Unlike lossy compression, lossless is a mathematically perfect way of representing your audio data. After decompression, you will have a bit-perfect copy of your original wave file - just as the name states, it is without loss. You can think of the various lossless compressors as highly tuned versions of Winzip or Winrar that are specifically for audio.
Lossless compression explained
Popular lossless formats
There are several old lossless formats that aren't really deserving of having an article all for themselves. Reasons are: lack of widespread support, lack of features, bad efficiency and, most importantly, it seems noone is really interested in them.
- Advanced Digital Audio (ADA)
- Marian's a-Pac
- Dakx WAV
- Pegasus SPS
Note that currently no single format can be considered best for all applications. Rather, the best format depends on the intended use, as well as a number of other factors (such as licensing and file structure). For example, Shorten and FLAC are widely used for sharing live music because of their cross-platform support and speed. Monkey's Audio is popular among Windows users for its superior compression ratio.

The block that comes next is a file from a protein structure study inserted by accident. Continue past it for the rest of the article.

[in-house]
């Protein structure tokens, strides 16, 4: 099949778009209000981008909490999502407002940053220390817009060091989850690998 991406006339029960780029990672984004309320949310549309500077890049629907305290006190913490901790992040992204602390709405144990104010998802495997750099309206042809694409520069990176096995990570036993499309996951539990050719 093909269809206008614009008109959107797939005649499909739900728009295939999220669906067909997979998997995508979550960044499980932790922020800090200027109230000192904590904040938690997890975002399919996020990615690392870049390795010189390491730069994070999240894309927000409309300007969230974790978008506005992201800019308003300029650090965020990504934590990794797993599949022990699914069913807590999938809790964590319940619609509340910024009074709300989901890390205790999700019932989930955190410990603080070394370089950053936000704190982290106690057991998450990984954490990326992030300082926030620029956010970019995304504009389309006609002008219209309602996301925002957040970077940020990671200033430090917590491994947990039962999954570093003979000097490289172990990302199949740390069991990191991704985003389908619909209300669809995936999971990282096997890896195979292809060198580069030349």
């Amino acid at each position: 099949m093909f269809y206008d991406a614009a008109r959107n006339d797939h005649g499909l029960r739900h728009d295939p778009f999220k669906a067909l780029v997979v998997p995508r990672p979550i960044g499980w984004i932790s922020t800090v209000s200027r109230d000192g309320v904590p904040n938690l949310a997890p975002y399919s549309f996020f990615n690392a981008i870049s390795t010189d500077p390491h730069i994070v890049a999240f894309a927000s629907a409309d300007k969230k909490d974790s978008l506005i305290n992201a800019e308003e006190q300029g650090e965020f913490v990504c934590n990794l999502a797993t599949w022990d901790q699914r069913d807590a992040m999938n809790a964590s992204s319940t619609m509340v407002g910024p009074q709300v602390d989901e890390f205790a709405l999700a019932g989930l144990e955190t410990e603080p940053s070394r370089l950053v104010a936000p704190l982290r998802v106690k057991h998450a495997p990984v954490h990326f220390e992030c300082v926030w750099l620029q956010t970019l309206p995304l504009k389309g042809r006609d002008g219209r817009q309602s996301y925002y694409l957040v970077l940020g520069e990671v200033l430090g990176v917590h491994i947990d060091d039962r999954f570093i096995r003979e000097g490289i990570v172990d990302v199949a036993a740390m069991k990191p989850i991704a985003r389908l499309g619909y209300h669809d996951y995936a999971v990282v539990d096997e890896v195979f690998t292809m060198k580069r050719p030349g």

Lossless compressors comparisons (note the specific assumptions and limitations of each comparison; in particular, results are sensitive to the music selected):
- Includes an interesting graph of encode/decode speeds vs. file size on the All Albums page
- Lossless comparison
- A comparision focusing more on codec features and less on absolute encoding efficiency. Also features a table comparing most popular codecs based on their features.
- Performance Comparison of Lossless Audio Compressors - Compares file size, encode speed, decode speed for APE, FLAC, LPAC, WavPack, Shorten (SHN), RKAU, OptimFROG, LA, WMA Lossless. Updated 5-2003
- Includes a variety of notes, but the testing was completed in 2000, making the results largely obsolete.